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Irish Fiddler Preserves and Evolves the Tradition

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Martin Hayes is a traditional Irish fiddler and the son of a traditional Irish fiddler, so he is well aware that traditional music is a constantly evolving form.

Hayes is a masterful fiddler who is known for his soulful playing as well as his ability to fly through a brisk improvisational melody. For the past several years, he has principally toured and recorded with guitarist Dennis Cahill and the two have continually wowed audiences with their dynamic, expressive joint improvisations.

This year, however, Hayes is introducing U.S. audiences to several other facets of his musical self. In addition to the current Masters of Tradition tour, he and Cahill teamed up with several other musicians to create The Gloaming, which takes Irish sounds into new territory. Then there is The Teetotalers, where he performs with guitarist John Doyle, formerly of Solas, and flute player Kevin Crawford of Lunasa.

For the past ten years, Hayes has been the curator of a five-day Masters of Tradition festival in County Cork, Ireland. The festival gives traditional musicians the chance to perform in a simple, intimate setting for rapt listeners. Hayes said he was approached with the idea of curating the festival and decided to highlight traditional music in its "purest form" with a minimum of trappings.

"If you're going to do a festival," he said, "there's no sense in doing something they're doing that's similar just down the road."

An Australian producer asked him to bring a condensed, one-night version to the Sydney Opera House, and the Masters of Tradition tour was born. Now the six traditional musicians are visiting the U.S. for the first time this month. Hayes still approaches the traveling version with a curatorial eye, he said. "You try to build an arc to an evening... It's not an ad hoc, thrown-together piece of thing."

The Gloaming, which debuted in the States earlier this year at the Globalfest showcase in New York City, featured Hayes and Cahill along with singer Iarla Ó Lionaird of Afro-Celt Soundsystem fame, pianist Thomas Bartlett who goes by the name Doveman (and has played with Laurie Anderson and David Byrne) and hardanger fiddle player Caoimhin Ó Raghallaigh. Making good on the promise of all that talent on one stage, the group proved adept at both deeply expressive playing as well as building tunes to mighty heads of steam.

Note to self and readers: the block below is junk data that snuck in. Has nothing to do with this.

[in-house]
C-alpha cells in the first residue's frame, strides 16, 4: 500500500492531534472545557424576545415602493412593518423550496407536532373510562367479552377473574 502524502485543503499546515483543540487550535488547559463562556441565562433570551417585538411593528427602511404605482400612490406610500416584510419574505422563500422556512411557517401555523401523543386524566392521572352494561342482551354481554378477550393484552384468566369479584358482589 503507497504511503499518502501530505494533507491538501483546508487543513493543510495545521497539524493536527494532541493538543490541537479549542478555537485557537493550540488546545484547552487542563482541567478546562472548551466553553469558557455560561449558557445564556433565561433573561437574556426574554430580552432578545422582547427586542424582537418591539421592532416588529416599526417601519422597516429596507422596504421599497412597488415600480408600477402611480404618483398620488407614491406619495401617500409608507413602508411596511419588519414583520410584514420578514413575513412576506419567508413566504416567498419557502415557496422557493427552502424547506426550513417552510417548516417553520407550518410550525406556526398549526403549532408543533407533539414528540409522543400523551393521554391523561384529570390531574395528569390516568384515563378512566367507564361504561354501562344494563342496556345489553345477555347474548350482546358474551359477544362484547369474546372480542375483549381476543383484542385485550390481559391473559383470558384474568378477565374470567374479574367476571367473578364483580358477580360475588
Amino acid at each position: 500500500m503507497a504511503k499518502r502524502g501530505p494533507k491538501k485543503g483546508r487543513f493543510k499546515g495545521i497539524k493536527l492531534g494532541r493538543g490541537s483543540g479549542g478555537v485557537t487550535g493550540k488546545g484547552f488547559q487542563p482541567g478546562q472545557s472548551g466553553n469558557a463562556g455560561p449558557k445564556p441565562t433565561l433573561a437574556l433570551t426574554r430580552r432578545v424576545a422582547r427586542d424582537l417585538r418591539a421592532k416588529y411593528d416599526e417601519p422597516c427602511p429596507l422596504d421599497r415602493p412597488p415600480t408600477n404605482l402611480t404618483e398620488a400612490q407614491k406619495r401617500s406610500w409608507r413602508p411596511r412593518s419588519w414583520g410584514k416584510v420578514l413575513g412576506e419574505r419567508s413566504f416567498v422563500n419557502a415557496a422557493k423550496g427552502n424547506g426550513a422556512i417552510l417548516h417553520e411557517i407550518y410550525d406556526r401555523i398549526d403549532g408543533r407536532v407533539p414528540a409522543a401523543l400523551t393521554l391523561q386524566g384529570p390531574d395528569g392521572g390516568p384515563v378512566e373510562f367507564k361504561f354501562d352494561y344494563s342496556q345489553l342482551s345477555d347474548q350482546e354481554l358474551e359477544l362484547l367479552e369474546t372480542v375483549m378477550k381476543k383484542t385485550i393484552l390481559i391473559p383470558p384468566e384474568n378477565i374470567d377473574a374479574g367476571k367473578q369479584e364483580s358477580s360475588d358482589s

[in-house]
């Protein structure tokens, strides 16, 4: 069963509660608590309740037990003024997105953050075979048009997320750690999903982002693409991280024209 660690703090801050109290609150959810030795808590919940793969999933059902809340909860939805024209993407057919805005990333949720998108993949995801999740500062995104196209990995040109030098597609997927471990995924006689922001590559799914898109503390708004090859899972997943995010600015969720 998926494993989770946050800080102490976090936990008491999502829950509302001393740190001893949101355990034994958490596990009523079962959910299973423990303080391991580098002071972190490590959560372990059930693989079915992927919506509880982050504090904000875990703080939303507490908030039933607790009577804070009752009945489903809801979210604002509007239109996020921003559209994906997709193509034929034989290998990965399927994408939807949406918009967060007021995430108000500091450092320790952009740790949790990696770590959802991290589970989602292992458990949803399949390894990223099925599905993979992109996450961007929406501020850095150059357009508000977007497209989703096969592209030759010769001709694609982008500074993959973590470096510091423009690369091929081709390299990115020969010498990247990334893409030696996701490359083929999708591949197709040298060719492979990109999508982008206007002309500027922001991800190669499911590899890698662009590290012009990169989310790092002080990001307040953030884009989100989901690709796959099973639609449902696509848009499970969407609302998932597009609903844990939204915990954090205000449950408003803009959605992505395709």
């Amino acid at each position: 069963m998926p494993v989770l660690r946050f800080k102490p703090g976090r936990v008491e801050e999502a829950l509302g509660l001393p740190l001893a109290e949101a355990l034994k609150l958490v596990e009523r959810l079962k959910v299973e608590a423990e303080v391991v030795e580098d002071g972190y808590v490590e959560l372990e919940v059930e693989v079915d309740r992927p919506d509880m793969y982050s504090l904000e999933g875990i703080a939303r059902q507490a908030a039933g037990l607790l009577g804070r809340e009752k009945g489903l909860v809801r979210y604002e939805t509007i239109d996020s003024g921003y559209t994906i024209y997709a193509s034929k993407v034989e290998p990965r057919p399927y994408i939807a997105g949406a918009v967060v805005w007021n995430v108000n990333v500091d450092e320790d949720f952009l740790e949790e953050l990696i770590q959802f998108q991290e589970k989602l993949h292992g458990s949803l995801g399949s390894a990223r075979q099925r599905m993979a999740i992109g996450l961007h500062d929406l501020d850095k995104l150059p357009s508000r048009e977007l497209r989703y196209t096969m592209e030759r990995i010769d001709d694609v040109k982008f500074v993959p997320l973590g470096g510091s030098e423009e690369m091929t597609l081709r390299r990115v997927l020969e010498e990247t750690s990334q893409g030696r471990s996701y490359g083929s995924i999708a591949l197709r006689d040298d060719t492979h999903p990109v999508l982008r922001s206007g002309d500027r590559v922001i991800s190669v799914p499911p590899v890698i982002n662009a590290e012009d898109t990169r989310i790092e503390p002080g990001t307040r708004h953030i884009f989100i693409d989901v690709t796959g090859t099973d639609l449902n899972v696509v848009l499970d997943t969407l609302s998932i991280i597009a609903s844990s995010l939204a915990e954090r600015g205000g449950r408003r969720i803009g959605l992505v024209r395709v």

Hayes said that, in a sense, The Gloaming and the Masters of Tradition are polar opposites. While the Masters tour celebrates the unadorned individual performer celebrating the old tunes, Hayes said, "The Gloaming is decidedly about what happens when we all throw in our bit and we try to create something very new and very different."

Later this year, Irish music fans should be particularly excited about The Teetotalers mini-supergroup with Hayes, Doyle and Crawford, since all three are great collaborative players. The three were "tossed together," Hayes said, at a California festival by a producer and "we had a great time." The idea of touring came up and the three looked at each other, he recounted, and asked themselves: "What would be the reason not to do it?"

Befitting a great improvisational musician, Hayes said, "I never had a great master plan to do any of this... I have a kind of philosophy of just tossing things in the air and seeing what happens.

"I'd like to think I planned any of this," he continued. "Now that I think about it, it seems like I have no made no decisions whatsoever. I just respond."

Hayes and Cahill doing their thing